The Tallulah Gorge is a 1,000-foot deep gash cut into the bedrock of the North Georgia Mountians by the Tallulah River. Within its depths are no fewer than six waterfalls, dropping nearly 500 feet in a one mile span, which are collectively known as the Tallulah Falls. Located about 15 miles south of the small town of Clayton, the Tallulah Gorge and its namesake river for eons marked one of the most rugged and violent stretches of river in the southeast. Beginning early in the 19th Century tourists began to flock to what is considered one of the so-called Seven Wonders of Georgia. Unfortunately, the greedy eyes of the southern dam builders saw the Tallulah River as a convenient source of energy for the nearby and growing metropolis of Atlanta and set about making plans to dam the river. Despite vigorous efforts by conservationists (which included, to my surprise and the pleasure of my inner Civil War addict, former Confederate General James Longstreet), the State of Georgia somehow couldn't come up with the $1 million to preserve the gorge and a dam was built directly above it in 1913. Overnight, the character of the river had been forever altered. Whereas previous to the dam the gorge saw water flow rates of up to 700 cubic feet per second (cfs), the dam restricted flow to a consistent and rather paltry 35-50 cfs. It took a full 80 years before a successful agreement could be made with the power companies before, in 1993, Tallulah Gorge State Park came into existence. Today, while still tame by historic standards, an arrangement between the State of Georgia and the Georgia Power Company allows for occasional aesthetic and whitewater water flow releases from the dam above providing the fleetest of glimpses at the gorges' former glory.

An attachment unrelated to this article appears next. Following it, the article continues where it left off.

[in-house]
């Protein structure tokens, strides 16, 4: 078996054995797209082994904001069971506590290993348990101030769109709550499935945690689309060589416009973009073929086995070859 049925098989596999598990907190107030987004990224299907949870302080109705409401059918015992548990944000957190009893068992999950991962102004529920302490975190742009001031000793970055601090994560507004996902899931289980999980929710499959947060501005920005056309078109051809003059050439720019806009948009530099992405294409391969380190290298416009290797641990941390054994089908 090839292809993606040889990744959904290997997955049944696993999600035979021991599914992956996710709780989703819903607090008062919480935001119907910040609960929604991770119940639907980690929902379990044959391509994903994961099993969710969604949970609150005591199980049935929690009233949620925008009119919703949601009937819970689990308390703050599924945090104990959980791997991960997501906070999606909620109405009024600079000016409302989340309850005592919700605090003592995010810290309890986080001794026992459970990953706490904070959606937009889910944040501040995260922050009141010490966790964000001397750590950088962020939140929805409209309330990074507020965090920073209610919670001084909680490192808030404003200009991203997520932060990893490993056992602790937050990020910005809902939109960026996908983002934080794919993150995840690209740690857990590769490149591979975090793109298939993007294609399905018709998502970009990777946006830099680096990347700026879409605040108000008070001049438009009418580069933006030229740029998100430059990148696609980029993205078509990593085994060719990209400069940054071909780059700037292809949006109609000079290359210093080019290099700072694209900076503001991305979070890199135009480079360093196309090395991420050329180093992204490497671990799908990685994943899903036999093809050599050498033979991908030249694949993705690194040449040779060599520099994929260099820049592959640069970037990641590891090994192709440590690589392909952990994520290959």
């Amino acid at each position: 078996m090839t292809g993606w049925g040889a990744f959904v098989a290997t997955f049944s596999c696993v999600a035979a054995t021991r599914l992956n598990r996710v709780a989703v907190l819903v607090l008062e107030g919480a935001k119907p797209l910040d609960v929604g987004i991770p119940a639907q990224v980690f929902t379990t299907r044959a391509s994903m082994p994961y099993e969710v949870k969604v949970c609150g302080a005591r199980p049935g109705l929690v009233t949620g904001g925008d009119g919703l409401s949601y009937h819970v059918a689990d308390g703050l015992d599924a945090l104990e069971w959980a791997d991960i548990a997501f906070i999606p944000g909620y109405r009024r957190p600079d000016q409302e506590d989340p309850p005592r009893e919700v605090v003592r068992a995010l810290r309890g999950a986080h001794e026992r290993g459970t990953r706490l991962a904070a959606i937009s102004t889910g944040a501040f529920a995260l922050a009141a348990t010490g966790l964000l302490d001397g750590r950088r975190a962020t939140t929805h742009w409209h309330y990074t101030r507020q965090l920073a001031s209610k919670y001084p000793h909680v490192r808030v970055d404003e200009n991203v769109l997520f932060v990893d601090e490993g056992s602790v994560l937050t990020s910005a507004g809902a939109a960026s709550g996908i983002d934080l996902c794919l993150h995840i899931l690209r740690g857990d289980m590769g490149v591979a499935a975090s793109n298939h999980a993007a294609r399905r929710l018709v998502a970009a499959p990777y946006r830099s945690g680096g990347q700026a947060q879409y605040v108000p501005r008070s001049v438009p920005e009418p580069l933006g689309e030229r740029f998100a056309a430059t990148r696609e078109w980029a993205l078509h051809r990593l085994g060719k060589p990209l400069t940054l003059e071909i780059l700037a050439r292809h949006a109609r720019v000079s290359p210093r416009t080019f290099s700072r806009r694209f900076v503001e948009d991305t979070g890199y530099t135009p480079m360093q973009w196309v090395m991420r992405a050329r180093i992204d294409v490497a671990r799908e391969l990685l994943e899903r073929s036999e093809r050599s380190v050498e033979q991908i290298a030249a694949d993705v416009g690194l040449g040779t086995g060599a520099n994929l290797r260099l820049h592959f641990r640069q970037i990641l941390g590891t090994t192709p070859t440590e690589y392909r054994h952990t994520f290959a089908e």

If there is one bright spot to having a restricted and consistent water flow it is the opportunity for the ambitious hiker to walk in relative safety along the floor of the gorge. I had visited previously but never had the opportunity, for one reason or another, to explore the Gorge Floor Trail. The State Park rations permits allowing access to the floor, allowing only 100 people down each day on a first-come-first-served basis. Double checking that I wasn't going on a high water release day and carefully planning to arrive early on a week day I was overwhelmingly pleased to grab Permit #1 for the day! My route of exploration would take me in a counter-clockwise loop around the rim of the gorge, stopping by each of the 10 developed overlooks, before dropping into the bowels of the gorge for what I discovered to be one of the most ruggedly enjoyable stretches of trail I'd ever been on. Let's go for a walk shall we...
Hike Length: ~6.0 miles Hike Duration: 3:00
Trailhead Temp: 45'F
Min. Elevation: 1,000' Max. Elevation: 1,600'
Total Vertical Gain: 600' Avg. Elevation Gain / Mile: 100'